Monday, November 22, 2004

A Hyman by Any Other Name . . .

Hyman’s latest "Point" seems trivial (something Hyman himself acknowledges)—dealing with U.S. recognition of a name change for Macedonia. But whether he intends to or not, Hyman’s commentary serves as a stinging indictment of Bush foreign policy. As he notes at the very end of his commentary, the U.S. decision to refer to “The Former Yugoslavia Republic of Macedonia” as simply “Macedonia” is likely a reward for that country’s participation in the “Coalition of the Willing.” What he doesn’t mention is that the country most troubled by this move, Greece, is not only no a member of the “coalition,” but actively opposed the U.S.-led invasion of Iraq and has seen many large demonstrations against the war.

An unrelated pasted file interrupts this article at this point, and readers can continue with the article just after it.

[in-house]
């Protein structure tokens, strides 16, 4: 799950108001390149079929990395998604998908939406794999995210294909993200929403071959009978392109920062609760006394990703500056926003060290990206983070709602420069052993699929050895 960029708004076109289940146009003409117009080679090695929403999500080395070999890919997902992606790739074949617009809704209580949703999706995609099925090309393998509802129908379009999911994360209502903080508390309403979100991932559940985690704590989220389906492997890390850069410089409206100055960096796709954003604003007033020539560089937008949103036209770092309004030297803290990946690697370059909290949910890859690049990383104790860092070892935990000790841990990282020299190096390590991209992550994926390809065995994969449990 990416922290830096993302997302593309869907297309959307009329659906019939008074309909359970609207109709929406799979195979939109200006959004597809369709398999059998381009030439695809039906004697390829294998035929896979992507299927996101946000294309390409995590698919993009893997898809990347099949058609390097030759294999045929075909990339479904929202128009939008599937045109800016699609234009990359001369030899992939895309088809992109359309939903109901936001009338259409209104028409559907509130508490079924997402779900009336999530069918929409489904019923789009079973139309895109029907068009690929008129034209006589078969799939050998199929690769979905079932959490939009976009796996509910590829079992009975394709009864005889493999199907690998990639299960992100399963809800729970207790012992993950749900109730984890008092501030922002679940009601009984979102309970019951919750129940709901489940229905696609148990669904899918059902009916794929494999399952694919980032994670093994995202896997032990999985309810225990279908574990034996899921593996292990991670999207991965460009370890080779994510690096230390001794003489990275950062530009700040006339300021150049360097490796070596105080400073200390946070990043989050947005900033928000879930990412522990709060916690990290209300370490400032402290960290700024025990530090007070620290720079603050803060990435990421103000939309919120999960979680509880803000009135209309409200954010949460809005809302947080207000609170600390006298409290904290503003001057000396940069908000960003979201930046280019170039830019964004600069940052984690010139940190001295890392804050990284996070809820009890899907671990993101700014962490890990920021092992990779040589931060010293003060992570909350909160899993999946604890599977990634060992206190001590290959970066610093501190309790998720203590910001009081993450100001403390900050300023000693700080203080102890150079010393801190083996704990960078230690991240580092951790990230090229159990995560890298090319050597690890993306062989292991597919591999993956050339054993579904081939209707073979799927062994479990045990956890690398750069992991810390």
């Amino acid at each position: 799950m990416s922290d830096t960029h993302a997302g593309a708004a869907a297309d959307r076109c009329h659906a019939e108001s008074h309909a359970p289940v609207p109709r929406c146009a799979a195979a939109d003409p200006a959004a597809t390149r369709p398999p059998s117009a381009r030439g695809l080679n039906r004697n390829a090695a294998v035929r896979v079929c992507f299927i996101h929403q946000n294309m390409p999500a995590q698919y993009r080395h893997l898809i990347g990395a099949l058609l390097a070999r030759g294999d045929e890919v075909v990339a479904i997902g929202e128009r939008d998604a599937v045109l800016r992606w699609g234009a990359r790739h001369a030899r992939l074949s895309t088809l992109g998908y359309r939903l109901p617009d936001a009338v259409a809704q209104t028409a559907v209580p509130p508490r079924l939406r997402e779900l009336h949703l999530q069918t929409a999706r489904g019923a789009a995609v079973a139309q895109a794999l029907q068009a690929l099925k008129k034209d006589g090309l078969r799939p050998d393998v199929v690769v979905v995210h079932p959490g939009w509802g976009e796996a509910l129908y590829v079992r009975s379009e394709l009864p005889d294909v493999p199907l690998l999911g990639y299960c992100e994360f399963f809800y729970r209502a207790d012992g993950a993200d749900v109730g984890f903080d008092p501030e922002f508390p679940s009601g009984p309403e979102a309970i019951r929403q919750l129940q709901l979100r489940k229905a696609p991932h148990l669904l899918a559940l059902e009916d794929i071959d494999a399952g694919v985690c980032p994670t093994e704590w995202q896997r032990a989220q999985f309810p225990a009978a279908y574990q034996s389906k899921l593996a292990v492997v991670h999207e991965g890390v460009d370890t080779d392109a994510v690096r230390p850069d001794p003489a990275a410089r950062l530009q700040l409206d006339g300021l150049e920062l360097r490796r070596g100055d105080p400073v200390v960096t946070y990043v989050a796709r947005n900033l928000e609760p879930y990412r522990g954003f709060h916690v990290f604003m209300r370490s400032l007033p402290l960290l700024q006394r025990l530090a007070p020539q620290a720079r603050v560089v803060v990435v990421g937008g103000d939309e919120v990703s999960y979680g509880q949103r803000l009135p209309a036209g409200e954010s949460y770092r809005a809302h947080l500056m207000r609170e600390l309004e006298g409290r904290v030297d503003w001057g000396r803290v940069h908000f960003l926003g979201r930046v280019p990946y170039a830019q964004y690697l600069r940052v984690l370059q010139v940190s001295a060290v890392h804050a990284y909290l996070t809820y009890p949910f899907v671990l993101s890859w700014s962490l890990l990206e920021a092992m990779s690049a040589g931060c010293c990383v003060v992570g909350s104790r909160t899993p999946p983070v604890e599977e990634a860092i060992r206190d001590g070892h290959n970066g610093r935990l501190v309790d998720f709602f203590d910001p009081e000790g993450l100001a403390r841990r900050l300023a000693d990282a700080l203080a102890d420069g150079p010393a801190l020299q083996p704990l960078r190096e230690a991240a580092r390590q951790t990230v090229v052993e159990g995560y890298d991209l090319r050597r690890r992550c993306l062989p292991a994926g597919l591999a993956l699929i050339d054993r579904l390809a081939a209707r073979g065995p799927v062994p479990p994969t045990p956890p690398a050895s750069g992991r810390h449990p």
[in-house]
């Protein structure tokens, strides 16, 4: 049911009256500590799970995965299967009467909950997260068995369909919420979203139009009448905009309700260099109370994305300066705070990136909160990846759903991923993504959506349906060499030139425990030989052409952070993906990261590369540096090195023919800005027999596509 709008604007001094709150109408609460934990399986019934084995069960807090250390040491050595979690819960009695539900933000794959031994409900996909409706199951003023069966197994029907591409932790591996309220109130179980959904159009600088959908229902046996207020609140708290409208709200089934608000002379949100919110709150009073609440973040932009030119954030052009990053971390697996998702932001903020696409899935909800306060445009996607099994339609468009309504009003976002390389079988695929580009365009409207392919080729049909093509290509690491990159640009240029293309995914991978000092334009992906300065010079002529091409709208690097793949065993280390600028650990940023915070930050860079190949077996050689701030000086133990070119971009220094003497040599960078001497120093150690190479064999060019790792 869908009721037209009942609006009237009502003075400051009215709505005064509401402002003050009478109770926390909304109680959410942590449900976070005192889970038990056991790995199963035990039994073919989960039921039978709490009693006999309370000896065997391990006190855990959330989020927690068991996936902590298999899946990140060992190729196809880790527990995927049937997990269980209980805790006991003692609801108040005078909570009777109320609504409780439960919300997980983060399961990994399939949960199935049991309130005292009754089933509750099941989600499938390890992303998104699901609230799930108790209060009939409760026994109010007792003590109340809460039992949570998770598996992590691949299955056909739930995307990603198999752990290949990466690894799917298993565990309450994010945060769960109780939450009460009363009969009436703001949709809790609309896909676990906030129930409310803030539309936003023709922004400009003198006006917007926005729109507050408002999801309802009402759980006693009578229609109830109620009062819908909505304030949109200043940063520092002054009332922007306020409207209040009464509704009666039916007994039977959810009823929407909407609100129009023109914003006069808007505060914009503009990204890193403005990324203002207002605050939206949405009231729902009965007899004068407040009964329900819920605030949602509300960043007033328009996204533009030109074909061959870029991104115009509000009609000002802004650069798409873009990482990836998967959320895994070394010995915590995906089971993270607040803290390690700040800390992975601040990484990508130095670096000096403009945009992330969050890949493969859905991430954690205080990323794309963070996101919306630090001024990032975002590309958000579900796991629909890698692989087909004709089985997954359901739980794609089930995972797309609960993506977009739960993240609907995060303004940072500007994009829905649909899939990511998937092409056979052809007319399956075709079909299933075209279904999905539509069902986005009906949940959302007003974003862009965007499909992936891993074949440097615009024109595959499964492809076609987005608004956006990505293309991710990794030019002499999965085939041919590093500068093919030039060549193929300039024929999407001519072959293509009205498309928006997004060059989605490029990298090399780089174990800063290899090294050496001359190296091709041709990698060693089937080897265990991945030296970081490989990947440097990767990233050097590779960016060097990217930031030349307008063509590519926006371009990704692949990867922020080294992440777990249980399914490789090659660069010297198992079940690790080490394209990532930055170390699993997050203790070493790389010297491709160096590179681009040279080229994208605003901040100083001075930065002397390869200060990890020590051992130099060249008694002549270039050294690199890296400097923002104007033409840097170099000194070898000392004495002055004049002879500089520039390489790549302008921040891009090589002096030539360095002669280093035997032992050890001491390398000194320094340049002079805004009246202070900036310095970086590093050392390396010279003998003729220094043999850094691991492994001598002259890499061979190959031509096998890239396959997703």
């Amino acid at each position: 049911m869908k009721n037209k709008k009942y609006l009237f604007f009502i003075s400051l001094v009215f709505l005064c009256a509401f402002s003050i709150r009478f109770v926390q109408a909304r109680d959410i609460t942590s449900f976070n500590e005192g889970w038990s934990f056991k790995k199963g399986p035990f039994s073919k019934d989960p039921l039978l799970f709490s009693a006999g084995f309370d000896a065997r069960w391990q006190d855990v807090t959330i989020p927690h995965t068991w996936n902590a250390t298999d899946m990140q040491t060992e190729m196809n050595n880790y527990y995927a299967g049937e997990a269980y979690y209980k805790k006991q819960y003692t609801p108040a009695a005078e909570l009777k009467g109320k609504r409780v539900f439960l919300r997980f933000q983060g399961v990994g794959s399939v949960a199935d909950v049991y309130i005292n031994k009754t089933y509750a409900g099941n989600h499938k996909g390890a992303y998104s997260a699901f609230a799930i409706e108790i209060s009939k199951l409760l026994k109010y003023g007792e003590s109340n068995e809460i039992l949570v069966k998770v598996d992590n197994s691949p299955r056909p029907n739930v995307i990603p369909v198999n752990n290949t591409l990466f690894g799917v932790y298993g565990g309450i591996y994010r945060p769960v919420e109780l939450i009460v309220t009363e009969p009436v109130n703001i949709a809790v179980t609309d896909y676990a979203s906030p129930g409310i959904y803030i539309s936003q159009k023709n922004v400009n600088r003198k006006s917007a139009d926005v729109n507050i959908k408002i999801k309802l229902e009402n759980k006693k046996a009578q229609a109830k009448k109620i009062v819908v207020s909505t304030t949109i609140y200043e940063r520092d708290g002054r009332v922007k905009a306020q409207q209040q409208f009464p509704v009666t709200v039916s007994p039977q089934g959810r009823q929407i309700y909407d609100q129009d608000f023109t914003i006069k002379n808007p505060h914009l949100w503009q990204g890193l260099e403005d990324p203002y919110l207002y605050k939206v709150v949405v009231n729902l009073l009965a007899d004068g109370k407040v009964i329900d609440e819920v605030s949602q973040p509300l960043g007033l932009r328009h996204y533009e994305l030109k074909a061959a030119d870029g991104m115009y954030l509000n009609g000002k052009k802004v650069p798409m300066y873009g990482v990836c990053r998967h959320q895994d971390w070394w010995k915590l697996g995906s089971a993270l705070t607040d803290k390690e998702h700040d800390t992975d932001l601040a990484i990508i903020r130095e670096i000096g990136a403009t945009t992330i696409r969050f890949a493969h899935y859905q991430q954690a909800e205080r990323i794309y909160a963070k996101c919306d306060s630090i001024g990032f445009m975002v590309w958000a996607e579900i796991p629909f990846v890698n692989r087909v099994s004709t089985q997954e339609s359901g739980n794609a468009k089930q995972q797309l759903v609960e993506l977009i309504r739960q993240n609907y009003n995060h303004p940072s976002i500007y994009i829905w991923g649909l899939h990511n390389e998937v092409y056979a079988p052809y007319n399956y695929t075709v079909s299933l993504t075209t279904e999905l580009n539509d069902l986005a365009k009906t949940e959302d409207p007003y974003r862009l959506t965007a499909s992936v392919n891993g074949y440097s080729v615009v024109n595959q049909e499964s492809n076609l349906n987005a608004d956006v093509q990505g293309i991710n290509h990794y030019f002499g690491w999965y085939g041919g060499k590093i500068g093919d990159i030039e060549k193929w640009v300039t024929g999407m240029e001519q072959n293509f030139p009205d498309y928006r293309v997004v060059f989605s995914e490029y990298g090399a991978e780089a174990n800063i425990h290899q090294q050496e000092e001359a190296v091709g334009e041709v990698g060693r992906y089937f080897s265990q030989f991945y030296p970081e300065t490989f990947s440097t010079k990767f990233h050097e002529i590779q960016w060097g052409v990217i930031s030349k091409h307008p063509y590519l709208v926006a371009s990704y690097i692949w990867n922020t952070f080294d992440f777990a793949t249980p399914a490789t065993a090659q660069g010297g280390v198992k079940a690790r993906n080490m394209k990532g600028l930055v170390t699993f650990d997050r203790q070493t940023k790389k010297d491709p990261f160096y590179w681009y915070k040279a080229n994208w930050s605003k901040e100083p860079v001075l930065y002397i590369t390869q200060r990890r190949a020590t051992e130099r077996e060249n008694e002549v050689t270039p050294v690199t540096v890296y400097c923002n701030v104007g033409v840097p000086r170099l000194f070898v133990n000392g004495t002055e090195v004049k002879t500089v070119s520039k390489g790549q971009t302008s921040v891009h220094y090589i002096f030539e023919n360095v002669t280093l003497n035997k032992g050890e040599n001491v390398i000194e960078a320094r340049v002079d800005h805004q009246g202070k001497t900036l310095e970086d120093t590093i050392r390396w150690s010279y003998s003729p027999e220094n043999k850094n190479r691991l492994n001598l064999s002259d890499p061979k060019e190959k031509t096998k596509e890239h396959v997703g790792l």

Our European allies have remained neutral on the issue and are unlikely to follow the U.S. lead in this matter. They recognize Greece, a member of NATO, as an important ally. They also recognize that the name change will likely have consequences that go beyond simply diplomatic protocol—and might include repeal of legal protections for ethnic Albanians living in FYROM. From their perspective (as well as any rational observer’s), the U.S. action seems like a needless thumb in the eye of an ally and yet another example of making foreign policy decisions out of petty spite and personal emotion rather than level-headed contemplation.

But that probably doesn’t matter that much. After all, the Balkans are such a stable area of the world that there’s really no need to be concerned about possible consequences of short-sighted policy decisions, right?

And that’s The Counterpoint.


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